Marin GOLEMINOV(1908), Bulgaria's oldest surviving composer from the famous "second generation", is still creatively active in his ninetieth year. His SONATA for cello solo is dedicated to one of the first native born cello pedagogues in Bulgaria, Konstanin Popov (1904-1992). This 9 to 10 minute work reaches its musical climax in an extended passage of furious barriolage that later returns, thus framing the contrasting Lento and Scherzando sections. This essentially tonal music takes its inspiration from Bulgarian folk music; it is concise, idiomatic, and effective. It has been recorded by Ventsislav Nikolov on a limited edition LP of Goleminov's music on the Balkanton label.

Peter HRISTOSKOV (1917) composed his 5 to 6 minute FANTASY, Op. 15 for Professor Zdravko Yordanov of the National Music Academy in Sofia. This piece makes the most of alternations between aggressive and lyrical playing. Its explosive opening motif on the C-string is constantly foiled by a plaintive A-string melody. Open string drones and other "rustic" effects, as well as a whirlwind conclusion in perpetual motion, help this work impress an audience without over-burdening the less advanced player.

Hristoskov's RUCHENISTA, Op. 1, No. 6, originally for violin, is an excellent example of a stylized Bulgarian folk dance in a meter of 7. Asymmetrical rhythmic patterns, passages imitating the gadulka (Bulgaria's dance fiddle), and use of modes with the interval of an augmented second, give this 3 minute piece its characteristic and exciting sound. It was recorded in the Anthology of Bulgarian Classics for Violoncello.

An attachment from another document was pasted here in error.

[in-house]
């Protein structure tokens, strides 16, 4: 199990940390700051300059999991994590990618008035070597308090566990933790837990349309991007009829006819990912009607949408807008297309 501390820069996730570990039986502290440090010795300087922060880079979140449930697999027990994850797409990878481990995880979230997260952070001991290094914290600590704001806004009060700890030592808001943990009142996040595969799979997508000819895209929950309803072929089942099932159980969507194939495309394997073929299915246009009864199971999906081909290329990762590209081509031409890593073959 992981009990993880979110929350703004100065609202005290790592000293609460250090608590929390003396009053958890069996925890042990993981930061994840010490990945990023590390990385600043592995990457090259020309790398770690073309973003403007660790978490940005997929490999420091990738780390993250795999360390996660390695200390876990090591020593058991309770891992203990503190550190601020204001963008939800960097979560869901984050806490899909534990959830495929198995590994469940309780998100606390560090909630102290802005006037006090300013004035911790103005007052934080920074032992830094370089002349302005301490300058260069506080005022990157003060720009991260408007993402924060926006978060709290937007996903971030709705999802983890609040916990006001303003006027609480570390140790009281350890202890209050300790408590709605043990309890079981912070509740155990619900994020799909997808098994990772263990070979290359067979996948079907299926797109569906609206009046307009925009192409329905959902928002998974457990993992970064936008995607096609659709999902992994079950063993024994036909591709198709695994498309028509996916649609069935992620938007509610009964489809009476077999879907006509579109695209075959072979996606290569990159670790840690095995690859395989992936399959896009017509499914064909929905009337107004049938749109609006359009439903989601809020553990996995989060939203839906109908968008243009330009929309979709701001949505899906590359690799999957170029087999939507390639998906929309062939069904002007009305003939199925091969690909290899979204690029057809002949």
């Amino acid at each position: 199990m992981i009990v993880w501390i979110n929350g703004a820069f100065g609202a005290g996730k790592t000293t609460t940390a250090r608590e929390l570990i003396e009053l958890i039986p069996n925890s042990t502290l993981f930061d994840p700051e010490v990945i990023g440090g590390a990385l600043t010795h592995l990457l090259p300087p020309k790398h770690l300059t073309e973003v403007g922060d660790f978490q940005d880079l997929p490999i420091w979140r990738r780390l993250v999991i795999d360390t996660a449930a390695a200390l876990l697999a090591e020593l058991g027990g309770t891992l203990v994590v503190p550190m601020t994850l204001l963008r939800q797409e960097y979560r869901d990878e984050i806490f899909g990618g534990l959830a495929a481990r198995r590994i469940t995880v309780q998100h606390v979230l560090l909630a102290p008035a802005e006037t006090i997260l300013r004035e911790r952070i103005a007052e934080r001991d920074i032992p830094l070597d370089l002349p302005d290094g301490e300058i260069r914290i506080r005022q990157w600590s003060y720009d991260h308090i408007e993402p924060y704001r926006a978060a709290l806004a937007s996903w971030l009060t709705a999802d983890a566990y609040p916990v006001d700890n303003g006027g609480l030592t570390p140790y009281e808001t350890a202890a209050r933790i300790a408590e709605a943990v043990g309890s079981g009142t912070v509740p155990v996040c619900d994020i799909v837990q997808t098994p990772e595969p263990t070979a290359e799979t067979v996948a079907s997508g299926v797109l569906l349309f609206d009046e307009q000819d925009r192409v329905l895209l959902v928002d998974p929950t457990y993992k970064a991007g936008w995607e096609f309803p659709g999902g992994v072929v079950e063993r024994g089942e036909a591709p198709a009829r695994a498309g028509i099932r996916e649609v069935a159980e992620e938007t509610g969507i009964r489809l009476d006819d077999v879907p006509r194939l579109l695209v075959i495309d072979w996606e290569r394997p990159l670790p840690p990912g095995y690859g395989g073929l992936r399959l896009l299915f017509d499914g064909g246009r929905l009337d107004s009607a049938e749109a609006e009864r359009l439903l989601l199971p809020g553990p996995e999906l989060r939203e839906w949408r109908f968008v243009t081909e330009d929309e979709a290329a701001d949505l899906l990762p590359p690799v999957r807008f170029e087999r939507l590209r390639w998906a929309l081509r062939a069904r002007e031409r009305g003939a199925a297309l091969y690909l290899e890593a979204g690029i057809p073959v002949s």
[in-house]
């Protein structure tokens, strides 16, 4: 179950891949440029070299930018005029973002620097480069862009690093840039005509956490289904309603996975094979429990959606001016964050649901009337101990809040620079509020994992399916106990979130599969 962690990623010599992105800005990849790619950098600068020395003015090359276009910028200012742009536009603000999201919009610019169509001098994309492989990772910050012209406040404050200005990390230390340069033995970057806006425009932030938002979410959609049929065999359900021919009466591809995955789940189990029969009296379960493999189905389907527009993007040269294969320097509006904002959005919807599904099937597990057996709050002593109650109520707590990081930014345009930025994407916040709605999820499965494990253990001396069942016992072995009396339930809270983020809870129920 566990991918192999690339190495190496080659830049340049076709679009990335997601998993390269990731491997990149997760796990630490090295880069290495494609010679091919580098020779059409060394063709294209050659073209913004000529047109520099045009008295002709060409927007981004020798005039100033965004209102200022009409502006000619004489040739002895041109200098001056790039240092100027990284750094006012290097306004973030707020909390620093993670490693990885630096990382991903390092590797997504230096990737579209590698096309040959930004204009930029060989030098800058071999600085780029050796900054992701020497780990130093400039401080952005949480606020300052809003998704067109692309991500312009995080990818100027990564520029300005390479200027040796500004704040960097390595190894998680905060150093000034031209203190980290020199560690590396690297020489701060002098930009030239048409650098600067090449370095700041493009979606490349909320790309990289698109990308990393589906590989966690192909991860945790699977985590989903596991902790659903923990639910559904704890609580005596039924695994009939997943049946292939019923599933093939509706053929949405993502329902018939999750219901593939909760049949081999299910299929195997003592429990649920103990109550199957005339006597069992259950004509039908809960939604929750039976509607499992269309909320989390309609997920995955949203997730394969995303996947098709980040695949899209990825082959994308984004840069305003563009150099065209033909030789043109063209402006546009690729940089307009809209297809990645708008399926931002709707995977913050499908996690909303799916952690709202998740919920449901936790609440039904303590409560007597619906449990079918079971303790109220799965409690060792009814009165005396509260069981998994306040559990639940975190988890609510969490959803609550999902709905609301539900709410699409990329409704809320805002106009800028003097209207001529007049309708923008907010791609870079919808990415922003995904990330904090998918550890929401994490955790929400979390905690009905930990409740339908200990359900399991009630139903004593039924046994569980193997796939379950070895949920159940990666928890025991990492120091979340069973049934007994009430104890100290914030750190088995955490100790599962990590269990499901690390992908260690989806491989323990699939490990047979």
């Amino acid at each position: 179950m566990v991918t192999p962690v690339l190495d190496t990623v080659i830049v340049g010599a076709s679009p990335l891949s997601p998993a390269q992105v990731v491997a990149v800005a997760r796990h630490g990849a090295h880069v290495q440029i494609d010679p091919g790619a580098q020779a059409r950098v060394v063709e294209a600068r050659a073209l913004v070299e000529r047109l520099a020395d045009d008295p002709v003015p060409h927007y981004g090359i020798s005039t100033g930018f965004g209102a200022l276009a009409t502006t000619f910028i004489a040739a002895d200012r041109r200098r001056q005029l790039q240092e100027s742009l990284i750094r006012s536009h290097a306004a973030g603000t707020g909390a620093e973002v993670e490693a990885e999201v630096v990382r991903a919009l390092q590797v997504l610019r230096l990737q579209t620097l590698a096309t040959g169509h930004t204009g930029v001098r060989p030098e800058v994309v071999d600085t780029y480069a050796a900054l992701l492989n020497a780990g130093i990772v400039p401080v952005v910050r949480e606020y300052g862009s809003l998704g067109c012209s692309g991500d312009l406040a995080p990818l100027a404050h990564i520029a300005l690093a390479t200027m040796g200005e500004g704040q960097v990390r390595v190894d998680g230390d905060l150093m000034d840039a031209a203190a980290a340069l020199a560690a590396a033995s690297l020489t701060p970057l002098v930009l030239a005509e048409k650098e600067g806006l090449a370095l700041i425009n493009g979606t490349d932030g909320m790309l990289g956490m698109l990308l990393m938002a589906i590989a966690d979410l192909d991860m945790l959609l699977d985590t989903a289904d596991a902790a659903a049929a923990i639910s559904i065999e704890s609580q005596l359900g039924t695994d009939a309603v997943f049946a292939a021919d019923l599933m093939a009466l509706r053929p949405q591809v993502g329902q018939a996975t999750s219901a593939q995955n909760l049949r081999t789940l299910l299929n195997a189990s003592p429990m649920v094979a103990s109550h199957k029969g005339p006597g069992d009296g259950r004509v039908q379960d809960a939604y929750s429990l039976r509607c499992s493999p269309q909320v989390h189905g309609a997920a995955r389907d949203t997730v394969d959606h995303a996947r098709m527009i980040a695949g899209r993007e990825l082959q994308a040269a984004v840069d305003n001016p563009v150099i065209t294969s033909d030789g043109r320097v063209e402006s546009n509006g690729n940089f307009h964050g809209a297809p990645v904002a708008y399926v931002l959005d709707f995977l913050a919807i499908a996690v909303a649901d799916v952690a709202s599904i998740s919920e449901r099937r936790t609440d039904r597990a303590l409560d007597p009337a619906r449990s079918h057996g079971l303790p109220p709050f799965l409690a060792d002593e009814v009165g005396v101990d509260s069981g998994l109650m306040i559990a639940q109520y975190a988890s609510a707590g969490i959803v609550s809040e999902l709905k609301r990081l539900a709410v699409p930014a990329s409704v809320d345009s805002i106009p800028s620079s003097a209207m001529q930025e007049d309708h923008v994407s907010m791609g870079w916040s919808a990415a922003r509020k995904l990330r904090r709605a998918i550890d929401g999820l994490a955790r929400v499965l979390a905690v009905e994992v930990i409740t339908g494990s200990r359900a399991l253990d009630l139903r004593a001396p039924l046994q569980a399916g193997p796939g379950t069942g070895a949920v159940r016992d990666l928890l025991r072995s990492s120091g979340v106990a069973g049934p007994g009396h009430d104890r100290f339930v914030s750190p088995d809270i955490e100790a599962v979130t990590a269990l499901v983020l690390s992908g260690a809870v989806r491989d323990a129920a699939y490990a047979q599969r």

The SONATA by Dimiter CHRISTOV (1933), a 10-minute work recorded on a Balkanton LP of Dr. Christov's music by its dedicatee, Zdravko Yordanov, features a theme modeled on western Bulgarian folk song. It is treated to a series of five contrasting variations culminating in a virtuoso dance. A finale in an unevenly divided meter of 8, also common in Bulgarian folk music, serves as an epilogue to the work. The composer is a leading musicologist on the faculties of the National Academy of Music and the New Bulgarian University.

(Click here for the complete transcript)


March/April Award Website:



This website explores the advantages that the cello has over the guitar when accompanying singers and other instruments in traditional or folk music.

**Please notify Tim Finholt at editor@cello.org of interesting websites that you would like to nominate for this recognition in the future. Websites will be selected based on their content, cello relevance, creativity and presentation style!


**If you would like to ask a question, discuss an issue or get some expert advice, post a message at CELLOTALK, which is located at our website.

ICS Forum Hosts have been asked to check your posts regularly. In this way not only the forum hosts, but the entire membership and Internet community see your message! You are still welcome to contact the forum hosts directly. For a complete list of ICS Forum Hosts please see http://www.cello.org/The_Society/Staff.html**